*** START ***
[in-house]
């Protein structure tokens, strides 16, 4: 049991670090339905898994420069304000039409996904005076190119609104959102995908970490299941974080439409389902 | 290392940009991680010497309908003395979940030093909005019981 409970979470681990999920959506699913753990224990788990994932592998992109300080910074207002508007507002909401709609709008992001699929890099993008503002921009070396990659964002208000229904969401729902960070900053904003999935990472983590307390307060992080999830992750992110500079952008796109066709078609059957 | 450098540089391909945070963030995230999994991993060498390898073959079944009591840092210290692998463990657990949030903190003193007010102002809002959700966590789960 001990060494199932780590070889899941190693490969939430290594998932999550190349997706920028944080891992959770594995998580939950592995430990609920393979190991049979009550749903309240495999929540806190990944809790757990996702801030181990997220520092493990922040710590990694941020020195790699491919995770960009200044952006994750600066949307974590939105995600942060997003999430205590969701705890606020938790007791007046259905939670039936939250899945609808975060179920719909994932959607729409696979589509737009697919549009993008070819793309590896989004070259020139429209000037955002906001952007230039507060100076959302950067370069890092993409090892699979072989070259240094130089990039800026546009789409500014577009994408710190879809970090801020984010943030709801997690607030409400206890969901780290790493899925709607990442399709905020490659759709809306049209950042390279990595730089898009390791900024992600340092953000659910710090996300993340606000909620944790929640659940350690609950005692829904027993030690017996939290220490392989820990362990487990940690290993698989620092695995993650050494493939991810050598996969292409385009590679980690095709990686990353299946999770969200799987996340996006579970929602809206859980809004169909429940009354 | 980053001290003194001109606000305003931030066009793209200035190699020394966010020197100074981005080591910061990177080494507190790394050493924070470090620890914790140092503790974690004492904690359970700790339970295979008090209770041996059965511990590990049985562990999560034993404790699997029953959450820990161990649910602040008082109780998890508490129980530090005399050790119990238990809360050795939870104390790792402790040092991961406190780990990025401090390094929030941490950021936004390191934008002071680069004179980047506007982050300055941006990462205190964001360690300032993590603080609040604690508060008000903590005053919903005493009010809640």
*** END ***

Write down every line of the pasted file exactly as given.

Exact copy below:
[in-house]
């Protein structure tokens, strides 16, 4: 049991670090339905898994420069304000039409996904005076190119609104959102995908970490299941974080439409389902 | 290392940009991680010497309908003395979940030093909005019981 409970979470681990999920959506699913753990224990788990994932592998992109300080910074207002508007507002909401709609709008992001699929890099993008503002921009070396990659964002208000229904969401729902960070900053904003999935990472983590307390307060992080999830992750992110500079952008796109066709078609059957 | 450098540089391909945070963030995230999994991993060498390898073959079944009591840092210290692998463990657990949030903190003193007010102002809002959700966590789960 001990060494199932780590070889899941190693490969939430290594998932999550190349997706920028944080891992959770594995998580939950592995430990609920393979190991049979009550749903309240495999929540806190990944809790757990996702801030181990997220520092493990922040710590990694941020020195790699491919995770960009200044952006994750600066949307974590939105995600942060997003999430205590969701705890606020938790007791007046259905939670039936939250899945609808975060179920719909994932959607729409696979589509737009697919549009993008070819793309590896989004070259020139429209000037955002906001952007230039507060100076959302950067370069890092993409090892699979072989070259240094130089990039800026546009789409500014577009994408710190879809970090801020984010943030709801997690607030409400206890969901780290790493899925709607990442399709905020490659759709809306049209950042390279990595730089898009390791900024992600340092953000659910710090996300993340606000909620944790929640659940350690609950005692829904027993030690017996939290220490392989820990362990487990940690290993698989620092695995993650050494493939991810050598996969292409385009590679980690095709990686990353299946999770969200799987996340996006579970929602809206859980809004169909429940009354 | 980053001290003194001109606000305003931030066009793209200035190699020394966010020197100074981005080591910061990177080494507190790394050493924070470090620890914790140092503790974690004492904690359970700790339970295979008090209770041996059965511990590990049985562990999560034993404790699997029953959450820990161990649910602040008082109780998890508490129980530090005399050790119990238990809360050795939870104390790792402790040092991961406190780990990025401090390094929030941490950021936004390191934008002071680069004179980047506007982050300055941006990462205190964001360690300032993590603080609040604690508060008000903590005053919903005493009010809640």